• In URIs for MIME application/pdf documents Adobe PDF viewers recognize a number of fragment identifiers.[10] For instance, a URL ending in .pdf#page=35 will cause Adobe Reader to open the PDF and scroll to page 35. Several other parameters are possible, including #nameddest= (similar to HTML anchors), #search="word1 word2", #zoom=, etc. Multiple parameters can be combined with ampersands:
    • http://example.org/doc.pdf#view=fitb&nameddest=Chapter3.


Several proposals have been made for fragment identifiers for use with plain text documents (which cannot store anchor metadata), or to refer to locations within HTML documents in which the author has not used anchor tags:

  • As of 2011 the W3C Media Fragments URI 1.0 Working Draft is in second last call.[9]
  • The Python Package Index appends the MD5 hash of a file to the URL as a fragment identifier, so the integrity of the file can be checked automatically.[11]
    • http://pypi.python.org ... zodbbrowser-0.3.1.tar.gz#md5=38dc89f294b24691d3f0d893ed3c119c
  • A hash-bang [12] fragment is a fragment starting with an exclamation mark !. An exclamation mark is illegal in HTML, XHTML, and XML identifiers, ensuring separation from that functionality.
    • Google Webmaster Central has proposed using an initial exclamation mark in fragment identifiers for stateful AJAX pages:[13]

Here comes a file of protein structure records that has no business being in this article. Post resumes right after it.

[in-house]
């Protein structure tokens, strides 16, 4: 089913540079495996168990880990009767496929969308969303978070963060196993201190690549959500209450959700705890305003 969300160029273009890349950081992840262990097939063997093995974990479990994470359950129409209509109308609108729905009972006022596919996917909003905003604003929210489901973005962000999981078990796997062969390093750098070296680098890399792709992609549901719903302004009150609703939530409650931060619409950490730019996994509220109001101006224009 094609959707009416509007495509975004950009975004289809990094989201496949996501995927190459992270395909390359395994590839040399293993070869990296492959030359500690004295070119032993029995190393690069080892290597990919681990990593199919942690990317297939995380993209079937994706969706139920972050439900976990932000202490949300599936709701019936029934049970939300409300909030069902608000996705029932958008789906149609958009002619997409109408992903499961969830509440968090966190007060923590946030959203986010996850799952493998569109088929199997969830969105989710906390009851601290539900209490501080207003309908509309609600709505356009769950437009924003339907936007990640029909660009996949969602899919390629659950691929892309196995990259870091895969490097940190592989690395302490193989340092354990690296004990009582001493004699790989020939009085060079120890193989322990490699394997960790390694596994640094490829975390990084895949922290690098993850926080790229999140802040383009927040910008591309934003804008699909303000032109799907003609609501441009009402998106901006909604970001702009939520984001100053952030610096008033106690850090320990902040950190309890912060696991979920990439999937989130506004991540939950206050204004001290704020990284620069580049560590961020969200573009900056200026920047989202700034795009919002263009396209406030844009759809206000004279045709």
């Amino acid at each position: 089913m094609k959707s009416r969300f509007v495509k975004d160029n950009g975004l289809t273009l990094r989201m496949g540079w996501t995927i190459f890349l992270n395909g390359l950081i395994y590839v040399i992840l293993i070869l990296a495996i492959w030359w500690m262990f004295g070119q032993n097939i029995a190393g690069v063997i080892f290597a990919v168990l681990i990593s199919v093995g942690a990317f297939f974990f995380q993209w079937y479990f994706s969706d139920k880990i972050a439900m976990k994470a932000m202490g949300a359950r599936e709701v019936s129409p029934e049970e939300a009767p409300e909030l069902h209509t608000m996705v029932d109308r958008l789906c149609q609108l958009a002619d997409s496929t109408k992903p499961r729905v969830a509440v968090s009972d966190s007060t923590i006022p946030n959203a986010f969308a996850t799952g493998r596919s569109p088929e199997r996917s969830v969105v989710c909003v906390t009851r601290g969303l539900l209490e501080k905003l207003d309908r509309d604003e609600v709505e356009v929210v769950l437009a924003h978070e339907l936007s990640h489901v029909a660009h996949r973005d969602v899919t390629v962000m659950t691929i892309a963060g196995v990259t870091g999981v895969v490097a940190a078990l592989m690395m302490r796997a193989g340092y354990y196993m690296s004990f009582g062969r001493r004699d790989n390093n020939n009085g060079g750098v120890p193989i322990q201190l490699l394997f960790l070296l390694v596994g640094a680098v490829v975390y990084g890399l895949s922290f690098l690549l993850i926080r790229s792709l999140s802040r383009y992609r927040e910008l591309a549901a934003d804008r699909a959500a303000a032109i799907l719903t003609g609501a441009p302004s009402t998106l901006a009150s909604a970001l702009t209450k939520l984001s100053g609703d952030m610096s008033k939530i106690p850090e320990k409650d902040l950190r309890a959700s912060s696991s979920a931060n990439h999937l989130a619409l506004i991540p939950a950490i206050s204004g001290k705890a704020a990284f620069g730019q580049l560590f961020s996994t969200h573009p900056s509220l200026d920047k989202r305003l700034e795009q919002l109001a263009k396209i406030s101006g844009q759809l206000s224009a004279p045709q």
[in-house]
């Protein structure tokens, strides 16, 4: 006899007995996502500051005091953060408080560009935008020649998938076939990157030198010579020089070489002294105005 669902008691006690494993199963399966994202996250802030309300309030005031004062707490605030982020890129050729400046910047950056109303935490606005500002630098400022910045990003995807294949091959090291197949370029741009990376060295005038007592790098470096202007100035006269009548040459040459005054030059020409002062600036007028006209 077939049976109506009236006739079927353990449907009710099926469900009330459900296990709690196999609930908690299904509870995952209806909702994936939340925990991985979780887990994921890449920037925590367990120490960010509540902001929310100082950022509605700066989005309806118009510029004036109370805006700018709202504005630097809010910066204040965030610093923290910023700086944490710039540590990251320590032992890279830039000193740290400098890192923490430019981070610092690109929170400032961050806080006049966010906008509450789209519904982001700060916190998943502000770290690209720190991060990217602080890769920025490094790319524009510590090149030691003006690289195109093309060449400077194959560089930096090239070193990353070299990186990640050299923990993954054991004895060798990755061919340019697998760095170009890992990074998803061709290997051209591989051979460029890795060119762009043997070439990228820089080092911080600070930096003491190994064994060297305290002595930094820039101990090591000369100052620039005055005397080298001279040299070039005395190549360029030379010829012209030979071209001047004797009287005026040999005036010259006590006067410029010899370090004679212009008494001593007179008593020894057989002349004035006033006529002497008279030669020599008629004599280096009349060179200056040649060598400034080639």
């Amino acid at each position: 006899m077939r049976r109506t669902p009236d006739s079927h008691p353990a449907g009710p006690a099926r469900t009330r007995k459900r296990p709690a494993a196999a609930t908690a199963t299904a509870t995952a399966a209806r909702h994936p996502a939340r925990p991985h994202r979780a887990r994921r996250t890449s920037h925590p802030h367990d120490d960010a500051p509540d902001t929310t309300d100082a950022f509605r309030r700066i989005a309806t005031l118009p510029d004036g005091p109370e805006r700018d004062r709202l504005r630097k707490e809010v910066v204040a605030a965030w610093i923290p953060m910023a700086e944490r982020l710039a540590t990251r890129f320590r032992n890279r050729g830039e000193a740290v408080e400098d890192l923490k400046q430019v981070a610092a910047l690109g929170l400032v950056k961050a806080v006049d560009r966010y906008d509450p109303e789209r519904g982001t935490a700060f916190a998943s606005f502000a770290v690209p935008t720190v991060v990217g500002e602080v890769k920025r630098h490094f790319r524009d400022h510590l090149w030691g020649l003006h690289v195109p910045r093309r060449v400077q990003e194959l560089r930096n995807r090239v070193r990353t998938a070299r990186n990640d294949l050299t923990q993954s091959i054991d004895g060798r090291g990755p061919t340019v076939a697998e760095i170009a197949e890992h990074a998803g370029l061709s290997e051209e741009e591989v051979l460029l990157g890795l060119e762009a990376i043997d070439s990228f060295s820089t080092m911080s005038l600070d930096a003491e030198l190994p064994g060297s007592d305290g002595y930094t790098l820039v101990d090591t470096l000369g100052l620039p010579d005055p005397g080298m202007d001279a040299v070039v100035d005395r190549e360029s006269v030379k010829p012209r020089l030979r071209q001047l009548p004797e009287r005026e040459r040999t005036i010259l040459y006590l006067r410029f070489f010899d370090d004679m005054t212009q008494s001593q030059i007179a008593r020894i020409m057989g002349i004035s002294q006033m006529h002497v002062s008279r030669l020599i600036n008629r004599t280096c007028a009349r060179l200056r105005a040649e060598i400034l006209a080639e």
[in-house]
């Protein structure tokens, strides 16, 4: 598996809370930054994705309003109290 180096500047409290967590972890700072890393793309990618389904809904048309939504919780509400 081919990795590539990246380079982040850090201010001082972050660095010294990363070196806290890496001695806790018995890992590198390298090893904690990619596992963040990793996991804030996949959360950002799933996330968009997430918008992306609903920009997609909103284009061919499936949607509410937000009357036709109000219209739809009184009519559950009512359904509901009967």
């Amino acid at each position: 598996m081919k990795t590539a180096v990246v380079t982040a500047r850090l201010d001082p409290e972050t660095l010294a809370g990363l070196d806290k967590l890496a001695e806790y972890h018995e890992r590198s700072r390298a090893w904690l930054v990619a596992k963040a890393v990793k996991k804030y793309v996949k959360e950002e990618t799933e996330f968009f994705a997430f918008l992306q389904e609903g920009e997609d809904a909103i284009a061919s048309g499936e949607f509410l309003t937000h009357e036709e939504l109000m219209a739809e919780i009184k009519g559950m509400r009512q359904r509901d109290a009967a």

See also


  1. ^ "RFC 3986 Uniform Resource Identifier (URI): Generic Syntax". Internet Engineering Task Force. January, 2005. http://tools.ietf.org/html/rfc3986#section-3.5. Retrieved March 6, 2012. 
  2. ^ "Representation types and fragment identifier semantics". Architecture of the World Wide Web, Volume One. W3C. 2004. http://www.w3.org/TR/webarch/#media-type-fragid. Retrieved July 13, 2011. 
  3. ^ "Validity constraint: ID". XML 1.0 (Fifth Edition). W3C. 2008. http://www.w3.org/TR/REC-xml/#id. Retrieved July 13, 2011. 
  4. ^ "xml:id Version 1.0". W3C. 2005. http://www.w3.org/TR/xml-id/. Retrieved July 13, 2011. 
  5. ^ "Issue 77024". Chromium. 2011. http://code.google.com/p/chromium/issues/detail?id=77024. Retrieved July 13, 2011. 
  6. ^ Link to Specific Content in Gmail, Google Blogoscoped, November 17, 2007
  7. ^ "New Feature: Link within a Video". Google. July 19, 2006. http://googlevideo.blogspot.com/2006/07/new-feature-link-within-video_19.html. Retrieved July 13, 2011. 
  8. ^ a b "Media Fragments URI 1.0". W3C working draft. 2011. http://www.w3.org/TR/media-frags/. Retrieved July 13, 2011. 
  9. ^ "PDF Open Parameters - Specifying PDF Open Parameters in a URL". Adobe. July 11, 2005. http://partners.adobe.com/public/developer/en/acrobat/PDFOpenParameters.pdf#page=7. Retrieved July 13, 2011. 
  10. ^ "Pypi md5 check support". http://pypi.python.org/pypi/minitage.recipe.egg/1.41#pypi-md5-check-support. Retrieved July 13, 2011. "Pypi has the habit to append an md5 fragment to its egg urls, we'll use it to check the already present distribution files in the cache" 
  11. ^ "Hash URIs". W3C Blog. May 12, 2011. http://www.w3.org/QA/2011/05/hash_uris.html. Retrieved July 13, 2011. 
  12. ^ "Proposal for making AJAX crawlable". Google. October 7, 2009. http://googlewebmastercentral.blogspot.com/2009/10/proposal-for-making-ajax-crawlable.html. Retrieved July 13, 2011. 

  External links

  • W3C Media Fragments Working Group, establishing a URI syntax and semantics to address media fragments in audiovisual material (such as a region in an image or a sub-clip of a video)